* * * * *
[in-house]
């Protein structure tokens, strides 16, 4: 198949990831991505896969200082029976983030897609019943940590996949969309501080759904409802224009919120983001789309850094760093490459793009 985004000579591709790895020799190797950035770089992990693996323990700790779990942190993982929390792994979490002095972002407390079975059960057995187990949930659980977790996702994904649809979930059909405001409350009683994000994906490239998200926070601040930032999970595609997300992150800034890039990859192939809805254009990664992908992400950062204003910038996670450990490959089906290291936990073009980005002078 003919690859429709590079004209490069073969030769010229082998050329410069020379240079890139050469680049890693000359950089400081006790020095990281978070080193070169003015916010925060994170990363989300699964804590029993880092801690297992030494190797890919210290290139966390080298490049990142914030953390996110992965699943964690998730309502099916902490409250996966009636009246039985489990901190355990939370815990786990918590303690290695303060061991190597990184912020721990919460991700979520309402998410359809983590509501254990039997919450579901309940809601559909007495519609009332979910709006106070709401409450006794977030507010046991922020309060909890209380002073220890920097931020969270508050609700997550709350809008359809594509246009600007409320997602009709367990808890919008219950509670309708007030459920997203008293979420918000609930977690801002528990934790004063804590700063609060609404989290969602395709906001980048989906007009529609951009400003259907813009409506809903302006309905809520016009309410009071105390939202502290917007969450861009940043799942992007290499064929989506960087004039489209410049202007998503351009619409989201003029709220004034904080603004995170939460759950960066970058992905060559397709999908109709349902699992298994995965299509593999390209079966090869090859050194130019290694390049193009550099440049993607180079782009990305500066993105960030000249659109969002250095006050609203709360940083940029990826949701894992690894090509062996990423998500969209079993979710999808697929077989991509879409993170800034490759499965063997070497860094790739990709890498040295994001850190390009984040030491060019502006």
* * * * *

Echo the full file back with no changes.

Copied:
[in-house]
């Protein structure tokens, strides 16, 4: 198949990831991505896969200082029976983030897609019943940590996949969309501080759904409802224009919120983001789309850094760093490459793009 985004000579591709790895020799190797950035770089992990693996323990700790779990942190993982929390792994979490002095972002407390079975059960057995187990949930659980977790996702994904649809979930059909405001409350009683994000994906490239998200926070601040930032999970595609997300992150800034890039990859192939809805254009990664992908992400950062204003910038996670450990490959089906290291936990073009980005002078 003919690859429709590079004209490069073969030769010229082998050329410069020379240079890139050469680049890693000359950089400081006790020095990281978070080193070169003015916010925060994170990363989300699964804590029993880092801690297992030494190797890919210290290139966390080298490049990142914030953390996110992965699943964690998730309502099916902490409250996966009636009246039985489990901190355990939370815990786990918590303690290695303060061991190597990184912020721990919460991700979520309402998410359809983590509501254990039997919450579901309940809601559909007495519609009332979910709006106070709401409450006794977030507010046991922020309060909890209380002073220890920097931020969270508050609700997550709350809008359809594509246009600007409320997602009709367990808890919008219950509670309708007030459920997203008293979420918000609930977690801002528990934790004063804590700063609060609404989290969602395709906001980048989906007009529609951009400003259907813009409506809903302006309905809520016009309410009071105390939202502290917007969450861009940043799942992007290499064929989506960087004039489209410049202007998503351009619409989201003029709220004034904080603004995170939460759950960066970058992905060559397709999908109709349902699992298994995965299509593999390209079966090869090859050194130019290694390049193009550099440049993607180079782009990305500066993105960030000249659109969002250095006050609203709360940083940029990826949701894992690894090509062996990423998500969209079993979710999808697929077989991509879409993170800034490759499965063997070497860094790739990709890498040295994001850190390009984040030491060019502006």